A SEASON ticket to watch Premier League champions Manchester City could cost less than it will to watch Newport County at Rodney Parade, the Argus can reveal.

Some supporters are already up in arms about the decision by County to increase season ticket prices for the 23 league games in the 2012/13 season by between 15 and 18 per cent compared to last year.

There has been no official announcement from the club on their website or Enews service. However, chairman Chris Blight confirmed that the decision on prices was one made by committee. Despite no official word, a graphic displaying the prices has been posted on the Newport County messageboard and leaflets were on display at Wednesday’s open evening at Rodney Parade. Fans have been quick to make their feelings about the price hike clear.

One member of the Newport County Supporters’ Trust has already resigned over the issue, citing a lack of communication from the club and a lack of consultation on the issue from within the Trust.

Though the season ticket prices haven’t been formally confirmed, the Argus understands some tickets have already been sold, committing County to the prices they’ve apparently settled on.

The Exiles price hike is as great as £40 for adults wishing to sit, with the price increased from £300 to £340.

The terracing increase is from £280 to £300 and there are also price hikes for concessions and children.

It will cost an adult season ticket holder an extra £100 a year if they wish to have access to the Bisley Suite and there doesn’t appear to be any distinction in cost depending on what stand you’re sitting in.

The move is described by one former director of the club as being “rushed and badly thought out”.

That makes the cheapest seat £340, which doesn’t compare favourably with a lot of other clubs.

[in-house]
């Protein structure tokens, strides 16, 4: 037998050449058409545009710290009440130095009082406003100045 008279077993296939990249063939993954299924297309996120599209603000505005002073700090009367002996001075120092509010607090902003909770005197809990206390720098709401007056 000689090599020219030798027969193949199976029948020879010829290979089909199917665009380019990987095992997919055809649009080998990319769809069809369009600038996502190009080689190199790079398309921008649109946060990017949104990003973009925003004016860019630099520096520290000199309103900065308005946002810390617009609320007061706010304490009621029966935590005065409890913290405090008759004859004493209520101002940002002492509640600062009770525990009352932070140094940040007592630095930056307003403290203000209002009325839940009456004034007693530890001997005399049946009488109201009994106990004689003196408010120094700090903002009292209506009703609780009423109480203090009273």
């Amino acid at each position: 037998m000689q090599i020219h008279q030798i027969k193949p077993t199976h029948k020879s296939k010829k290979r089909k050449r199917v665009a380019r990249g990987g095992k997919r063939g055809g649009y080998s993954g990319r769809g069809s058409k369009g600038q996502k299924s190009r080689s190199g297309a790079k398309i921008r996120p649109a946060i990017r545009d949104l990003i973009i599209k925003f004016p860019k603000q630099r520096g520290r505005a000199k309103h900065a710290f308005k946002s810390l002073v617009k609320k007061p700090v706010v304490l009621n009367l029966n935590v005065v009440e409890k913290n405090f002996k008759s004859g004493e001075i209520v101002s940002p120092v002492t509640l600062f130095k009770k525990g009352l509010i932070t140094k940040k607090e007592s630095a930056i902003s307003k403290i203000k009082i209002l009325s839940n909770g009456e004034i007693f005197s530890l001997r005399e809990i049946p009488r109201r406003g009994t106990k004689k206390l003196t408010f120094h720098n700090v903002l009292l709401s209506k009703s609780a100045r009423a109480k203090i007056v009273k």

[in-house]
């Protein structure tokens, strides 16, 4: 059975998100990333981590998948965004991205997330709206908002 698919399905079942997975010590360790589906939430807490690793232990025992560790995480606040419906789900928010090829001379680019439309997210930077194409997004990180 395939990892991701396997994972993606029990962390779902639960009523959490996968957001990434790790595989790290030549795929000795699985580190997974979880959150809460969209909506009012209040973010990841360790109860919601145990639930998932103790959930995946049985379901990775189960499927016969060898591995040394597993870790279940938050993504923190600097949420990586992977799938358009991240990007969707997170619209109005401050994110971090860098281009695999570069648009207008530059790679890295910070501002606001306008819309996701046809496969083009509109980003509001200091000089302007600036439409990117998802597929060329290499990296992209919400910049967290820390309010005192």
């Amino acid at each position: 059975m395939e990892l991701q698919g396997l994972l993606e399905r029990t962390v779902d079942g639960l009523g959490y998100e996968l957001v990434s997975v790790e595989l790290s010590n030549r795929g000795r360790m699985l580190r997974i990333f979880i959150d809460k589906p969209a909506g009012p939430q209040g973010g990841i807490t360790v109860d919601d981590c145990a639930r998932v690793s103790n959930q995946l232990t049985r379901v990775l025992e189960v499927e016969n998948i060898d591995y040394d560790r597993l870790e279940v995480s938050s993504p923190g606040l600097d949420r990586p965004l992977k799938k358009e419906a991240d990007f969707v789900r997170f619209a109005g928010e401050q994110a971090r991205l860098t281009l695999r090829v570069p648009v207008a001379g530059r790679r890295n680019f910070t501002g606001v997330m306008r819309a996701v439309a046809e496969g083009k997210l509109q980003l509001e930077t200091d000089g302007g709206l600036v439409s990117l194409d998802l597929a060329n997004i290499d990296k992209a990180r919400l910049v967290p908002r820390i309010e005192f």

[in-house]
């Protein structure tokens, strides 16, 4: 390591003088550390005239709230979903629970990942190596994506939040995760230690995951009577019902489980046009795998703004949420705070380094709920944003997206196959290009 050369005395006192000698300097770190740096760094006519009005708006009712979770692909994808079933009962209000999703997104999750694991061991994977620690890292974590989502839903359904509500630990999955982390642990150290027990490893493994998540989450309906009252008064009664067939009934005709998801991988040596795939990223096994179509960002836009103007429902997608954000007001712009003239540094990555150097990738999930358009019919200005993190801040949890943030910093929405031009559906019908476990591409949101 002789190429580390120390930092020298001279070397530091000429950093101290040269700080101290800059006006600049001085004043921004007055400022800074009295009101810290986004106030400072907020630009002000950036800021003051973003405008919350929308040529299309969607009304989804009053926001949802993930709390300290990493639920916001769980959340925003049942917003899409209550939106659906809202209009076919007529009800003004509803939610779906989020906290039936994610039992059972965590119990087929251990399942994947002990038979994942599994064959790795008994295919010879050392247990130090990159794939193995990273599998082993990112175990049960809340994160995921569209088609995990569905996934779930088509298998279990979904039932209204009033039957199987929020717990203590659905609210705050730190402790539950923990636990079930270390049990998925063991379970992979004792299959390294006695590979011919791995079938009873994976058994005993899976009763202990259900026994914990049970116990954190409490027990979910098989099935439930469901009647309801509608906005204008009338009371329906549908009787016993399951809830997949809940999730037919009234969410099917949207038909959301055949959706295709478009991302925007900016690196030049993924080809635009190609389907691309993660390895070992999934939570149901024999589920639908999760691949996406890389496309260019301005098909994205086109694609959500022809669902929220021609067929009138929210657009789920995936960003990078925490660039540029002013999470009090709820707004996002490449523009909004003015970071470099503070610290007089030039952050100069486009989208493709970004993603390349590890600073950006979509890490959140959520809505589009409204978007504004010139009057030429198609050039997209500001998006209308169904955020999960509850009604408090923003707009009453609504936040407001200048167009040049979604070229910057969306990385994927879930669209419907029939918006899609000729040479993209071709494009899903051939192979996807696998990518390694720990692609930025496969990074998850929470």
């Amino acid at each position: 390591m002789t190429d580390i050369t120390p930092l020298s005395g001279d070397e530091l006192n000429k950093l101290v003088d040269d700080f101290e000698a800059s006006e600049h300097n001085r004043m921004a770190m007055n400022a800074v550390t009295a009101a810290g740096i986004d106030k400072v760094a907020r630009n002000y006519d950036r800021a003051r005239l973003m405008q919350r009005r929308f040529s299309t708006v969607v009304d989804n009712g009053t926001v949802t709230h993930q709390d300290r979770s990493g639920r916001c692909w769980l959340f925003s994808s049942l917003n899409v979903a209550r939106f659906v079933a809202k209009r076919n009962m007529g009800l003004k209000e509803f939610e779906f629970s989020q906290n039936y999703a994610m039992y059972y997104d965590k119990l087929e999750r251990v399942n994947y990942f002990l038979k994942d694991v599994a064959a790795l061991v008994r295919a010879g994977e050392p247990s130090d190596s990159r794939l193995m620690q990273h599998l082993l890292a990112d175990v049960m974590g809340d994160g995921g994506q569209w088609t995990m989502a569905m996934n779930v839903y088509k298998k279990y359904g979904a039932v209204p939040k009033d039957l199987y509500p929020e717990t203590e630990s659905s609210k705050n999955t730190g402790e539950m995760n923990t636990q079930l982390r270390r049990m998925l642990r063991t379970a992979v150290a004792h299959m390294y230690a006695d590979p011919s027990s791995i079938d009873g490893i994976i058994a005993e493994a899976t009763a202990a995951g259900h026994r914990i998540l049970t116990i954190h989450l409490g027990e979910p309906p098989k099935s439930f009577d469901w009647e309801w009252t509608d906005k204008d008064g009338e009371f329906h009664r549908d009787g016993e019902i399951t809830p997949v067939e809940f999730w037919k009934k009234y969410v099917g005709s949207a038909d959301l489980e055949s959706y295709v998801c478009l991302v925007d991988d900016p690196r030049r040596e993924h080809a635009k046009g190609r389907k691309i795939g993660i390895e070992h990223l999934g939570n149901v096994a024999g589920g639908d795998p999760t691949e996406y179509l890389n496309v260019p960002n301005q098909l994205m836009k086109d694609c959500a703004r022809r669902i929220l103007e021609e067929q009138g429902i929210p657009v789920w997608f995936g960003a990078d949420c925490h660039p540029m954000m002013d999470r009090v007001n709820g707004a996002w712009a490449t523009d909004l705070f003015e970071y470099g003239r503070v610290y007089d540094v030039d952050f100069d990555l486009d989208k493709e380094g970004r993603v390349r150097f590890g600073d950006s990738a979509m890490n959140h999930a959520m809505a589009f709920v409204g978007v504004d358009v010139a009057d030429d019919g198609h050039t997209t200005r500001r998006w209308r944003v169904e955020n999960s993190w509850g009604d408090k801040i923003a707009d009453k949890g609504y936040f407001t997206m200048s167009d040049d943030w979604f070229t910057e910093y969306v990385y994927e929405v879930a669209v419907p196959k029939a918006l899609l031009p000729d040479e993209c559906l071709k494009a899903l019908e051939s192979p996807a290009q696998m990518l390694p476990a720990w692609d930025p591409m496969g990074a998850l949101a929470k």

In the Conference it would be cheaper to watch Luton Town or Wrexham and you would be £115 better off if you opted to watch League Two outfit Bristol Rovers.

It is also a saving of £65 to watch Sam Foley’s new club Yeovil in League One.

If you fancied higher level football in the Bristol area then a City Championship season ticket at Ashton Gate will save you £91 compared to a seat at Rodney Parade and, even more worryingly, there are Premier League options too.

At £275 you’ll save yourself £65 by watching the world’s richest club and PL champions Manchester City, and both Aston Villa and Wigan also offer cheaper options, the Latics to the tune of £255, a massive £85 less than Rodney Parade.

Andrew Power, a committee member of the Newport County Supporters’ Trust, has resigned in protest at the price hike and also the lack of consultation with fans.

“The prices have risen a great deal in a time of recession and with things difficult for ordinary people and it’s happened without really consulting anyone,” he said.

“I have resigned from the Trust committee over this matter because two committee members were party to the discussions but nothing came back to us to discuss.

“My argument is that with a bigger ground and exciting new start we want as many people as possible coming through the gates at Rodney Parade.

“If we price them out then we’ll be rattling around in a ground that is too big for us.

“But at the moment we, the ordinary fans, feel our words are falling on deaf ears.”

Former director Rob Santwris, one of the driving forces behind the player fund scheme back in January that added over £10,000 to County’s transfer kitty, believes the decision has been made too quickly.

“They have rushed the process, tickets are already being sold and we’ve not even had an official announcement yet, it’s been badly thought out,” he said.

“If prices had been frozen, or even reduced, we’d have an opportunity to appeal to the thousands of extra fans who were at Wembley.

“The excitement is great for the move and all credit to the board. But it’ll mean nothing if we price fans out of going regularly to games.”

County chairman Chris Blight spent the entire day yesterday at the annual meeting of Conference chairmen held at Celtic Manor, but he did explain that the season ticket process occurred in committee.

“There is a season ticket team in place, including two members of the Supporters’ Trust,” he said.

“I haven’t been part of that discussion but I have dozens of e-mails to read and catch up on.”

The Argus understands that supporters are hoping to arrange a meeting with the club hierarchy to discuss the prices.

A show of hands at Wednesday’s ‘meet and greet’ at Rodney Parade made it clear a massive majority feel the ticket prices are too high.